After 2 weeks of disinfection, the canals of the remaining two dogs were divided into the control group, E. faecalis group and multi-bacteria group. Then, the canals were prepared to #30 and irrigated with 1.0% sodium hypochlorite (Longly, Wuhan, China), followed by inoculation of bacterial suspension. For the E. faecalis group, the bacteria concentration was 106 colony-forming units [CFUs]/mL. For the multi-bacteria group, bacterial suspensions were mixed to obtain an inoculum containing E. faecalis (106 CFUs/mL), L. acidophilus (106 CFUs/mL), A. neisseriae (106 CFUs/mL) and S. gordonii (106 CFUs/mL). For the control group, the root canals were injected with sterile normal saline. The cavity was sealed with adhesive resin (3M, St. Paul, MN, USA). Two weeks later, CBCT was taken to observe the periapical lesion for 2 dogs, and all of them were sacrificed for histopathological examination.

4.5. Antibacterial Efficiency of Modified Sealer on Persistent AP

The persistent AP models were established as shown above. The root canals of the remaining three beagle dogs were divided into 6 groups, half of which were re-infected with E. faecalis, and the other half were re-infected with multi-bacteria. After removing the filling contents in cavity, root canals were prepared to #35, and irrigated with 1.0% sodium hypochlorite (Longly, Wuhan, China). After being dried with paper points, the root canals were filled with gutta-percha points and DMADDM (0%, 1.25%, 2.5%) modified sealer by the lateral condensation technique, followed by access cavity sealing with adhesive resin (3M, St. Paul, MN, USA).Three months after treatment, CBCT was taken to observe the periapical lesion. Images were performed with MIMICS V21.0 to calculate the shadow volume change in the apical area (Figure S2). All three dogs were sacrificed for histopathological examination.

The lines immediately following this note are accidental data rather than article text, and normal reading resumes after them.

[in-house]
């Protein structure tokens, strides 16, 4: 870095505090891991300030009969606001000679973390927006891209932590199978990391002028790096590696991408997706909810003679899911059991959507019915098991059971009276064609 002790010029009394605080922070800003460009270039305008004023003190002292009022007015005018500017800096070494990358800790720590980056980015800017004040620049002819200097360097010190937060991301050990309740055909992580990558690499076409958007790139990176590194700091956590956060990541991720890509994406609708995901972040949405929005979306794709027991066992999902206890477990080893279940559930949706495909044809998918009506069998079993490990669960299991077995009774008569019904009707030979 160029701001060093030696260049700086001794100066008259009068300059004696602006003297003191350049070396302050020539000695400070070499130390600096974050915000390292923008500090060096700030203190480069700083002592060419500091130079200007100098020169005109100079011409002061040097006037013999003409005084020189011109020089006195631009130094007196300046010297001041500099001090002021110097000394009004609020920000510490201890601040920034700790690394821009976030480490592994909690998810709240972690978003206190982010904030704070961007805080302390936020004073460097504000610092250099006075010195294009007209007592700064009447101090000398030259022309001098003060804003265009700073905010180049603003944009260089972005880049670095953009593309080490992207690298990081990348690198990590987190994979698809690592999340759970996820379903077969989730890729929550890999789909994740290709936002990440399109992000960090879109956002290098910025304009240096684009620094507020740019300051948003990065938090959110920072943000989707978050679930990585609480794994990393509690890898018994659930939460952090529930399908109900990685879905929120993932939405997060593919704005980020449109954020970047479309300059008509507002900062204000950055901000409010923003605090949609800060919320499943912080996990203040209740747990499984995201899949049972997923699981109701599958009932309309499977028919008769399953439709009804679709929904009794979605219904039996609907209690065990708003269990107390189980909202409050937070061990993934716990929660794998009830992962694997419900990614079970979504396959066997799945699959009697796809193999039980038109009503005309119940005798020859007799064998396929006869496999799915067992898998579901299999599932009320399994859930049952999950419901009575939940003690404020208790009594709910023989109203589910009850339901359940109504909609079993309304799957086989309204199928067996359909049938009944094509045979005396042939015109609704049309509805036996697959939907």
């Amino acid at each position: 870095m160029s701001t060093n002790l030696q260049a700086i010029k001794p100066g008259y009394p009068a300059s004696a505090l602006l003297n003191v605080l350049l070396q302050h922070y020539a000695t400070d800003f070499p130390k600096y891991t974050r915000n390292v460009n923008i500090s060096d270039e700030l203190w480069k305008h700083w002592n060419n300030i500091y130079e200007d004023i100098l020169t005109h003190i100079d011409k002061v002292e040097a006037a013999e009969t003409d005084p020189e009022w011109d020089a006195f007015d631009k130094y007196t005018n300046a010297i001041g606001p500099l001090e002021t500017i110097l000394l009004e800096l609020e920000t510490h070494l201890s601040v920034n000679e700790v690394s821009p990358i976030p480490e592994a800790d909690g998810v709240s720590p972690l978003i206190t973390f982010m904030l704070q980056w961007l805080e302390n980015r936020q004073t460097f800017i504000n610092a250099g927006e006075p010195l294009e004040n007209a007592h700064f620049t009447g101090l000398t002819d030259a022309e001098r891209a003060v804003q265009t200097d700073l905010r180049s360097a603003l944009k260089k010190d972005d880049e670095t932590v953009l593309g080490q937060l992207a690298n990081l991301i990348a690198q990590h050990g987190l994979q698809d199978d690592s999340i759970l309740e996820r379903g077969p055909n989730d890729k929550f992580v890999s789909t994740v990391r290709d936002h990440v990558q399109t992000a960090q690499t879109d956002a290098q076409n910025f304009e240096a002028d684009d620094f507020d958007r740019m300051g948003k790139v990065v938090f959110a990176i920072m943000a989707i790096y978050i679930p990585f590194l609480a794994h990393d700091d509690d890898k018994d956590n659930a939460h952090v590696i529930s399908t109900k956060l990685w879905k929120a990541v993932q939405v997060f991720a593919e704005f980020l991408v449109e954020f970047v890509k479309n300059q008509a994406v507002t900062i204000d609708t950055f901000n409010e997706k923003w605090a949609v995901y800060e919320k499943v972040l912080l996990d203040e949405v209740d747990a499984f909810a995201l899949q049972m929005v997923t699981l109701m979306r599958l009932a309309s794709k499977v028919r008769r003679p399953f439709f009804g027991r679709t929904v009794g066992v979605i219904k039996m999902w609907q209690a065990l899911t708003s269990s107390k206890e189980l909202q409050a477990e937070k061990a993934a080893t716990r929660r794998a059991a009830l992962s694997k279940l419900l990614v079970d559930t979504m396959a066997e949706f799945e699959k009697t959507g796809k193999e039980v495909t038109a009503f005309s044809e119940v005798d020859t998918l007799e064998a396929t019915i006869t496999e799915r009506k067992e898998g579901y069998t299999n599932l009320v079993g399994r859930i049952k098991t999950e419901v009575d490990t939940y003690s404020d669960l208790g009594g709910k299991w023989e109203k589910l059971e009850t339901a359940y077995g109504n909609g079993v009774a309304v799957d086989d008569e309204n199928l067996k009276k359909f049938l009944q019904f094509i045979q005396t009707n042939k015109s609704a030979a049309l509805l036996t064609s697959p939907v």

4.6. Biofilm Formation and Imaging

Single-species and multispecies biofilm were prepared following a previous study [23]. For single-species biofilm formation, E. faecalis cells were harvested at mid-logarithmic phase and incubated in 2 mL of BHI with 1% sucrose (106 colony-forming units (CFUs)/mL). For multispecies biofilm formation, bacterial suspensions mixed in BHI with 1% sucrose were cultured in 24-well plates which composed of the four species: E. faecalis (106 CFUs/mL), S. gordonii (106 CFUs/mL), A. naeslundii (106 CFUs/mL), and L. acidophilus (106 CFUs/mL). The culture medium refreshed every 24 h.
The biofilm imaging included scanning electron microscopy (SEM) and live/dead bacteria staining, which were studied as previously described [39,40,41]. Scanning electron microscopy (SEM) imaging was used to observe the morphology of bacteria and the extracellular matrix, and biofilm samples at 48 h were rinsed with PBS and immersed in 2.5% glutaraldehyde for 6 h. Then, the biofilm was serially dehydrated with ethanol (50%, 60%, 70%, 80%, 90%, 95%, and 100%), sputter-coated with gold and examined by scanning electronic microscopy (FEI, Hillsboro, OR, USA). For live/dead bacteria staining, the bacterial cells in biofilms at 48h were labeled with 2.5 μM SYTO9 (Molecular Probes, Invitrogen) and propidium iodide (Molecular Probes) for 15 min, and the images were captured with a confocal laser scanning microscope (TCS SP8, Leica, Wetzlar, Germany) equiped with 60× oil immersion objective lens.